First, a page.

****Item 14 seemed to be very hard rubber & was in poor condition on my shock absorber, & fit much too tightly to the body, particularly the OD threads area.  If yours is OK, you should make sure it slides easily onto the shock body, making item #18 easier to adjust.  I threw away item 14 & made a new one out of aluminum on my lathe.  I put a slight relief on its underside for the #15 O-ring, although this is hardly necessary.  Item 15 could be eliminated. 

Item #2 is a 13 mm hex nut.
Item #4 consists of TWO thin flexible steel washer-plates, and TWO are needed, for additional strength and proper valving.
 

This shock absorber works in BOTH directions, and its action in those directions is NOT equal, by design.  That is, the 'bound-rebound' are quite different.   The unit is also velocity sensitive.   The fit of the piston (3) to the inside lower body (16) sleeve ensures that relatively little oil under mild road irregularities will go through the piston.   That is controlled by the thin steel flexible discs.  The notches in the aluminum Slider, together with the lower steel plates (4, 5) and piston (3) holes, and the #4 plates, all determine many of the characteristics of the shock absorber (together with the diameter of the piston, etc).  

Shock Absorber fluid quantity and recommendations, etc:

The oil should be of a type meant for shock absorbers or suspensions.  If you do not use such an oil, it could foam-up during use.   It should have a REASONABLY GOOD Viscosity Index, which means that it does not change thickness too rapidly with temperature changes.  Shock units are affected not only by ambient temperatures, but from temperature developed internally:  as the road surface becomes more and more irregular, the shock unit is moving fluid internally through its passageways/orifices, etc, and the fluid will heat up some from this 'work'. 

The shock unit I worked on for this article had a few ounces at best of fluid left in it.  I set up a crude apparatus to measure the oil viscosity at room temperature, as best I could.   I compared the oil with known viscosity suspension/shock fluid oils.   I used the same temperature (55F happened to be the temperature in the shop that day) for all tests.   I measured the time in seconds for the same amount of fluid to flow, from a same size tiny diameter of outlet, from a same tallness of container. Admittedly a crude method; non-the-less it gave reasonably repeatable results.   I tested quite a few synthetic and part-synthetic fork oils & suspension fluids.  I used a well-known high quality and reliable brand, so all tests would be repeatable and usable from the manufacturer's stated specifications.   It is not widely known that various shock and suspension fluids will vary, considerably, between brands, with the same 'stated' viscosity.  There is an article on this website, that discusses and lists many manufacturer's oils, and actual commercial laboratory tests on them, INCLUDING the two oils I have used in this EML 310 shock absorber:  viscosity.htm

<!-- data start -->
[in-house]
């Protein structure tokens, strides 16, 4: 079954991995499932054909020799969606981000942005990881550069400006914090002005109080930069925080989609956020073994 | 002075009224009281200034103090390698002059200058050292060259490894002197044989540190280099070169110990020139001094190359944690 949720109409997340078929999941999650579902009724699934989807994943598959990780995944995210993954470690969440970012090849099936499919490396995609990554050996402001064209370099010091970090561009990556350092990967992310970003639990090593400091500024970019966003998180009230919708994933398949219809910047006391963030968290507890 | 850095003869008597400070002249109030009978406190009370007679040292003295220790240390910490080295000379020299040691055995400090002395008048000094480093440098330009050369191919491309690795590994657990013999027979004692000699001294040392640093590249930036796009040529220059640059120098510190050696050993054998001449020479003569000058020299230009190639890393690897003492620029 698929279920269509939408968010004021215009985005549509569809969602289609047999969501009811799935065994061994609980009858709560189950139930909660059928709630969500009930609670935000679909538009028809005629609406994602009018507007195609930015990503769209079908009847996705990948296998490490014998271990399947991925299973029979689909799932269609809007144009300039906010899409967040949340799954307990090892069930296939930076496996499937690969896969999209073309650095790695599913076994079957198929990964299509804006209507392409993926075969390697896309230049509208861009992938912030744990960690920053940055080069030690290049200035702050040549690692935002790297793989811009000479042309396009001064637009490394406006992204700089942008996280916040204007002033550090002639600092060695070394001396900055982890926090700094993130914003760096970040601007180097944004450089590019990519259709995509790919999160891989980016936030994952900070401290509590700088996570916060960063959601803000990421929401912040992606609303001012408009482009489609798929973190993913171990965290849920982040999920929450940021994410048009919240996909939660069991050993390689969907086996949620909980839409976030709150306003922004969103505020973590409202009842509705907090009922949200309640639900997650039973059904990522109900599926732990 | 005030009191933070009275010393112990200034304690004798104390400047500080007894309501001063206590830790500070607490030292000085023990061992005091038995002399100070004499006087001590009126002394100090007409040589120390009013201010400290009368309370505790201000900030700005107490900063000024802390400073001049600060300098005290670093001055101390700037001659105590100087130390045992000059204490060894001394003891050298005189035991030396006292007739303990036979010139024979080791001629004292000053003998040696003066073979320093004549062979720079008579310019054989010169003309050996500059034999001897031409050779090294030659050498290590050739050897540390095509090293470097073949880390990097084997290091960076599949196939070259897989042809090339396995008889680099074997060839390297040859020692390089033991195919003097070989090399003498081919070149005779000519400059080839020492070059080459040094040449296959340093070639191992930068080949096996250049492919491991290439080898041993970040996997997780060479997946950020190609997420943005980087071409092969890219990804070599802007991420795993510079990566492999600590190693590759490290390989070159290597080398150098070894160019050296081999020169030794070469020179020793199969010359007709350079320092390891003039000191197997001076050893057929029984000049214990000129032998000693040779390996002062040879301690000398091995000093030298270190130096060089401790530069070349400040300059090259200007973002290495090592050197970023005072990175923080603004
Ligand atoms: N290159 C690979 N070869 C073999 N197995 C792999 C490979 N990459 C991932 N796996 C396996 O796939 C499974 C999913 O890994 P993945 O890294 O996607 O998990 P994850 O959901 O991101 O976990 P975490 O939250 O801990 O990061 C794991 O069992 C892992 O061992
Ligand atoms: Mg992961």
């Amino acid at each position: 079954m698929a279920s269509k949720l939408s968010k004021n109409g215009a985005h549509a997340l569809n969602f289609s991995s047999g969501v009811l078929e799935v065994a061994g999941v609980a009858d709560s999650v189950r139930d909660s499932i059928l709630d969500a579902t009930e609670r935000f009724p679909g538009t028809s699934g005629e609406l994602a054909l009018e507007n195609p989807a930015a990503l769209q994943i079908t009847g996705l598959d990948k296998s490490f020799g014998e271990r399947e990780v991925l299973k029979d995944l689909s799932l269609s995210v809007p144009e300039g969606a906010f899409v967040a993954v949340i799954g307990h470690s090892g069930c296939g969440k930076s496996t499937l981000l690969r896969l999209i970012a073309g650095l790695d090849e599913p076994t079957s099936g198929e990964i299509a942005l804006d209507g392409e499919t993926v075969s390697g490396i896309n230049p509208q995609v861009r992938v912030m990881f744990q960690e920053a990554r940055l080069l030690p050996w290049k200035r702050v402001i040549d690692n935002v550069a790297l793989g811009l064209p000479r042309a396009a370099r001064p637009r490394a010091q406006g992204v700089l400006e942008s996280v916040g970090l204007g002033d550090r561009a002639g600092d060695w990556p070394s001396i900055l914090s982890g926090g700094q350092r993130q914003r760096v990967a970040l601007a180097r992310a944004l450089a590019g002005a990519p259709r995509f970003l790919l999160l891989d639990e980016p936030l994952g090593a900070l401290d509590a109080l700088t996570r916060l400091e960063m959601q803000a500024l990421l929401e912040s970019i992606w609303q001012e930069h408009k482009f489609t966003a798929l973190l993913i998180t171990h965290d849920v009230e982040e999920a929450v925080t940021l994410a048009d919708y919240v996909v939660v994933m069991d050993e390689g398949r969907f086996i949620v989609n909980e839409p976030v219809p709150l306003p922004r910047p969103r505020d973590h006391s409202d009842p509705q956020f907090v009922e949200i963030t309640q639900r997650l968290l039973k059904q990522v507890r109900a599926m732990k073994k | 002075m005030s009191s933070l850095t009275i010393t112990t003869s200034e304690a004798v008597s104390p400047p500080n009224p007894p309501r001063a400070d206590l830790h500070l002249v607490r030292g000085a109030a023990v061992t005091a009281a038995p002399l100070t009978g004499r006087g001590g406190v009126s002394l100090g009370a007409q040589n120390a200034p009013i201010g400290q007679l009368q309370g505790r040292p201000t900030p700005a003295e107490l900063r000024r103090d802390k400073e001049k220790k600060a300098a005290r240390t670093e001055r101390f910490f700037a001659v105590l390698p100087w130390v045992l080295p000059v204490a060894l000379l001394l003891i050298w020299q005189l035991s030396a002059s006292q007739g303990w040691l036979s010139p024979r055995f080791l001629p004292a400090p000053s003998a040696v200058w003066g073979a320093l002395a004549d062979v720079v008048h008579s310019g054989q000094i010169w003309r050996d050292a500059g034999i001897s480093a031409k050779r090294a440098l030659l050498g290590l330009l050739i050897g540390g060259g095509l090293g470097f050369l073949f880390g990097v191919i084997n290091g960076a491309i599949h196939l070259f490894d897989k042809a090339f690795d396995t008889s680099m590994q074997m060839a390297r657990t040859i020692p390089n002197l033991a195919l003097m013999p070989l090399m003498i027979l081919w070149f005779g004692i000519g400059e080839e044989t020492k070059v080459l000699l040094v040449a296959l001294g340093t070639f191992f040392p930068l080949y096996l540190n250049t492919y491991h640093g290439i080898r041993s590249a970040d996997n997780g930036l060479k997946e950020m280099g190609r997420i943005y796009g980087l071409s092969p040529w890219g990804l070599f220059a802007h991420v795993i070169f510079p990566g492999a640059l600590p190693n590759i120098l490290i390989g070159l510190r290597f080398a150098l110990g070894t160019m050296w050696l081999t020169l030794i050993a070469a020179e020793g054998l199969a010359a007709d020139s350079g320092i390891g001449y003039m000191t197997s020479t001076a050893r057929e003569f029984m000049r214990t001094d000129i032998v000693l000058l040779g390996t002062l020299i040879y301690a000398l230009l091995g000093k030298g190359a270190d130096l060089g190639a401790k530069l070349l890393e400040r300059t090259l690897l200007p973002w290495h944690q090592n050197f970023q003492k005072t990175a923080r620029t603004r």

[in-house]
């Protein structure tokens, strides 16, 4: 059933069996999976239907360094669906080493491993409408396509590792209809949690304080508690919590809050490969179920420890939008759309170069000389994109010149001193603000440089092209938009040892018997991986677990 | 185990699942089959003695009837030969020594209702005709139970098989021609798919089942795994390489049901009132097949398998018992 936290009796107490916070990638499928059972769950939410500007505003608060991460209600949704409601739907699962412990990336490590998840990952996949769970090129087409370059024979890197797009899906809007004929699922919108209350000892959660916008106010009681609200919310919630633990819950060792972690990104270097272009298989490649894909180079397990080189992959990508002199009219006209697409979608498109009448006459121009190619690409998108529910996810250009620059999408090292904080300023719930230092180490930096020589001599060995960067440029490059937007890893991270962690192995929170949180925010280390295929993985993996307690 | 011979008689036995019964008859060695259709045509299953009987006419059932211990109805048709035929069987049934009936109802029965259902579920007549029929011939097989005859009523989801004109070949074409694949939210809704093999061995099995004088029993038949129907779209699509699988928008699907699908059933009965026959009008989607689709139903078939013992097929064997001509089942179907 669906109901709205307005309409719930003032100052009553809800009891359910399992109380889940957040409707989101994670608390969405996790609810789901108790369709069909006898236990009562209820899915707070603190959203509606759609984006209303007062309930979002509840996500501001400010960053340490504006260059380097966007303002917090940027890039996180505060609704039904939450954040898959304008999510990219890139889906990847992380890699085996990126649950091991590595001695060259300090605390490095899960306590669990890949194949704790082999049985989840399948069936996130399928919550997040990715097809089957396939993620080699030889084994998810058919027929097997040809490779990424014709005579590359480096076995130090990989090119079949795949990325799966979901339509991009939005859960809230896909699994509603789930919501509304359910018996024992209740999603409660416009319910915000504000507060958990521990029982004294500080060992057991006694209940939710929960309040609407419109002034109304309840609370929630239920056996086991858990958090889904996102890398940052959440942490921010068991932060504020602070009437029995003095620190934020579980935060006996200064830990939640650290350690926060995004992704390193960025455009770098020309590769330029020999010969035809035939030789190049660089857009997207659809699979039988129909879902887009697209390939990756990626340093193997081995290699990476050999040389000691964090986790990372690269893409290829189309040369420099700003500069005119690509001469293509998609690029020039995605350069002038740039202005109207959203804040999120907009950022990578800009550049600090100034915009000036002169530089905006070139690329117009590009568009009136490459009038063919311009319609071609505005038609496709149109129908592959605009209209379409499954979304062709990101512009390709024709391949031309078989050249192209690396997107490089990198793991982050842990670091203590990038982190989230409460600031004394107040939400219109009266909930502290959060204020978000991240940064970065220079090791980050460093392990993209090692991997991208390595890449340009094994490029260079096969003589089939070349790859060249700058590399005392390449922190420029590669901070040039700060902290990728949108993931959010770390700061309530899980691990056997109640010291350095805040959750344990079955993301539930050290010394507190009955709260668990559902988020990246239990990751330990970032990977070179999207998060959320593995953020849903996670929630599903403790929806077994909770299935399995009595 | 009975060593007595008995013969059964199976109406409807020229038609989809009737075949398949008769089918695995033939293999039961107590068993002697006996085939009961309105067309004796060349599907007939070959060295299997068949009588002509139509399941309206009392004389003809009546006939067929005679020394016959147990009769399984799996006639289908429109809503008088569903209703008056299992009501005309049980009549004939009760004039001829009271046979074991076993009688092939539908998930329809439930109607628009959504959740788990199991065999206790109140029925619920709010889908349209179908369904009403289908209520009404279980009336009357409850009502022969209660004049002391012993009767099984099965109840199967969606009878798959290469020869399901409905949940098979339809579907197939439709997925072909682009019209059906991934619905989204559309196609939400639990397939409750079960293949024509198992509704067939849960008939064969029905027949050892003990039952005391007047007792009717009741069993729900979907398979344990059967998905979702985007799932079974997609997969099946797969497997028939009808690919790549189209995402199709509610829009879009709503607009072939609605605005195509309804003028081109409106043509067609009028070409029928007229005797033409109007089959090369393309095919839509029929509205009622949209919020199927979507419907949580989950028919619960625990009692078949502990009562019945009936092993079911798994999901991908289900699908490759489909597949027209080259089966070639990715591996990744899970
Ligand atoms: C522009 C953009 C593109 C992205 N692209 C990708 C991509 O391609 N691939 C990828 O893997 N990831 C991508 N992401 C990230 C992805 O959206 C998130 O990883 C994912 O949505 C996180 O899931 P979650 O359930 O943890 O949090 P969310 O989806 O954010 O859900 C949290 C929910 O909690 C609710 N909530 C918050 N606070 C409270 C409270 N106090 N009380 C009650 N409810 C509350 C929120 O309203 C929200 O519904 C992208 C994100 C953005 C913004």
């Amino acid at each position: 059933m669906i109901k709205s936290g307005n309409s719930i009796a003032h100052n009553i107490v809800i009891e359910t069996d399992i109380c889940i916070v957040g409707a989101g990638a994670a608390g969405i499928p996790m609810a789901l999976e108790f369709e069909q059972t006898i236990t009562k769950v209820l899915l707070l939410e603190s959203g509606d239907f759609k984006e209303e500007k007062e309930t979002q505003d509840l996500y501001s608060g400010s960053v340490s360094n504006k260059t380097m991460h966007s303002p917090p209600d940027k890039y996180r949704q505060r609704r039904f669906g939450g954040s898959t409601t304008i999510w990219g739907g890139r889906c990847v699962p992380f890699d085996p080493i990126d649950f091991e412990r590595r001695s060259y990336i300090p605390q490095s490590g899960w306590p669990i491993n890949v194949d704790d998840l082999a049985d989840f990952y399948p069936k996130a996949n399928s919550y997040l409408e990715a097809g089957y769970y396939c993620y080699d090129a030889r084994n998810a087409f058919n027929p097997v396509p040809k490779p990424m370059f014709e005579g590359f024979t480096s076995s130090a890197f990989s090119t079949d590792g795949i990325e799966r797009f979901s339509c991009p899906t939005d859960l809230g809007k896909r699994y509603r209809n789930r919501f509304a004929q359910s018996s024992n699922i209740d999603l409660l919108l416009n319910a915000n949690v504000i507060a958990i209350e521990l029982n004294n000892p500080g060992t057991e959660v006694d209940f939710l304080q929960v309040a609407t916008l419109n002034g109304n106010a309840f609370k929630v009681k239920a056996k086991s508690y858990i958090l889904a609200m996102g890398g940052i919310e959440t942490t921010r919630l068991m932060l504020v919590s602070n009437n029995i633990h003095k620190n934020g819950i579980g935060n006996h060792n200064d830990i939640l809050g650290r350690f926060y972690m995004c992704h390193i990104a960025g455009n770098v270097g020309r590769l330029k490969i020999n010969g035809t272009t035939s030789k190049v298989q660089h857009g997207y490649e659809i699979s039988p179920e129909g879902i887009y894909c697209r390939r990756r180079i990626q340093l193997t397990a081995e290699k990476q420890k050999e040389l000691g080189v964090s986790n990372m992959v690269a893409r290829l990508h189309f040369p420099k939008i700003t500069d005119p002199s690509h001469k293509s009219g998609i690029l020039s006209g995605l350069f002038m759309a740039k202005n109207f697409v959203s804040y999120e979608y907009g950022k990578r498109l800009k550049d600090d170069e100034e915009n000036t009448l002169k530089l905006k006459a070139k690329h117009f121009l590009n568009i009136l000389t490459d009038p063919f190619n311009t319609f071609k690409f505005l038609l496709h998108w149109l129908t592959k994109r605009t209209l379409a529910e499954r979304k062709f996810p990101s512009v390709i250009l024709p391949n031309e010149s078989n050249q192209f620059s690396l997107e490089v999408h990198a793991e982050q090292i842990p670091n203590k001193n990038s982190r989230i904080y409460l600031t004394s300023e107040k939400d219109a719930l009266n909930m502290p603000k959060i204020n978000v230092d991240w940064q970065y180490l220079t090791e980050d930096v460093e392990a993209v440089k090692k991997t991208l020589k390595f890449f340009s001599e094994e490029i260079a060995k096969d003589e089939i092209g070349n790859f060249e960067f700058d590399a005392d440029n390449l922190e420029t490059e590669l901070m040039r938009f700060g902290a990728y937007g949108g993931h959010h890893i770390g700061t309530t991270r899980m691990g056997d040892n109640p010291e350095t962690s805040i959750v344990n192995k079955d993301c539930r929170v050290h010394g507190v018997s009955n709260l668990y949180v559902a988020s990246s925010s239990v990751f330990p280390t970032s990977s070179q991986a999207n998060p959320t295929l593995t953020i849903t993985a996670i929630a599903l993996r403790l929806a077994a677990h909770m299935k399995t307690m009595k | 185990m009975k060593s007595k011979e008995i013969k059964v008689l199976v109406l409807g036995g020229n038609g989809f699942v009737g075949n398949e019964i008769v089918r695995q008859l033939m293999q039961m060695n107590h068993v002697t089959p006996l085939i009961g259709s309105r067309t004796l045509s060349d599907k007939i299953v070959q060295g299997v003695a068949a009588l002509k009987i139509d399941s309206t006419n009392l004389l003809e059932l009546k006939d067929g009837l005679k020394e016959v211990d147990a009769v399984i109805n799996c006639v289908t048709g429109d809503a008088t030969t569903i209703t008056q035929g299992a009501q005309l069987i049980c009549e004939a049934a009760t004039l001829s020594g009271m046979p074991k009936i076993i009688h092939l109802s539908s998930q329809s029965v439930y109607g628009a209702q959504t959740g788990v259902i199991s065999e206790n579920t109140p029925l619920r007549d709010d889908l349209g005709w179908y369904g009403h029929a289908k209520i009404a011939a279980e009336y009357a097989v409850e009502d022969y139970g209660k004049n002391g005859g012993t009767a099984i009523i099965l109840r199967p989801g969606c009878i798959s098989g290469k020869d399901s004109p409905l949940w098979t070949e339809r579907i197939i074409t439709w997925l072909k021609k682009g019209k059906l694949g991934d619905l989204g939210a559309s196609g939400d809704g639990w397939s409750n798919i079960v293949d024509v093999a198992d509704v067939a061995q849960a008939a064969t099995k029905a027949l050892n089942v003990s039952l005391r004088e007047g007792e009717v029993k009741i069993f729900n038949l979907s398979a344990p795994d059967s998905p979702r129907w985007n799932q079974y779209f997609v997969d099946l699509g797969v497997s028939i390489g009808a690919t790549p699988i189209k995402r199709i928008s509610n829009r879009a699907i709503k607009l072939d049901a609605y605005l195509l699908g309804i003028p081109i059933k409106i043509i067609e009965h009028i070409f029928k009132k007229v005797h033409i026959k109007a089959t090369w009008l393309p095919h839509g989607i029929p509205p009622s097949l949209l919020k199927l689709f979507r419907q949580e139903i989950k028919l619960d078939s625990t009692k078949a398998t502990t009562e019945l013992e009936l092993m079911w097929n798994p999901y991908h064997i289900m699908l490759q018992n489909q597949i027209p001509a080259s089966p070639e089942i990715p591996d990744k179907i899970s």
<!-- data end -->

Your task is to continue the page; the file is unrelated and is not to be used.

The fluid I selected for my first try was Golden Spectro Shock Fluid, Ultra Light, code L.SFUL.  The L supposedly means it came in one liter size bottle.  It has a manufacturer's specification at 40C of 10.4 cST, and a VI of 385.  That should be good in this application.  While there are formulas on this website to convert cST to SUS, I will do it for you:  SUS = 61

Long after I first overhauled this shock absorber, I took it apart again, and after finishing my changes, I used Spectro cartridge forks fluid 85/150. I preferred the results.
See viscosity.htm

Do NOT! install engine oils, heavy fork oils, and so on.   IN MY OPINION the SAE for the oil should not exceed 5, or for very heavy loads, 7.5. 


Electrics:

The K bike incorporates a bulb monitoring relay black box, that is rather complicated in how it works. There are also two versions, using the same identical number on them.
You may want to modify this relay.  I have a photo, and details, in item #2 in this article:  
K-hints.htm   

 


WANTED, For MY GT-2:


1.  some of the steel flexible discs item #4 in the EML shock absorber sketch
 

2.  Tail Light housing and plastic lens: believed to be from 1985 Suzuki Alto, right rear, possibly the 5 door hatchback version.
My GT2 had markings on this plastic lens:
SAE  A  84
1A E6 014246
Tokaidenso, Japan   35603-7800R
amber part had 6313 on it; the red part had 7326 on it, and 85003

This is a lousy photo, but it is the only one I have at present, of what is believed to be the car that the rear taillight assembly of the EML GT2 and GT3 came from.
Note that the proper lens for the sidecar is the right rear, not the left rear.  See the red arrow I put on the photo.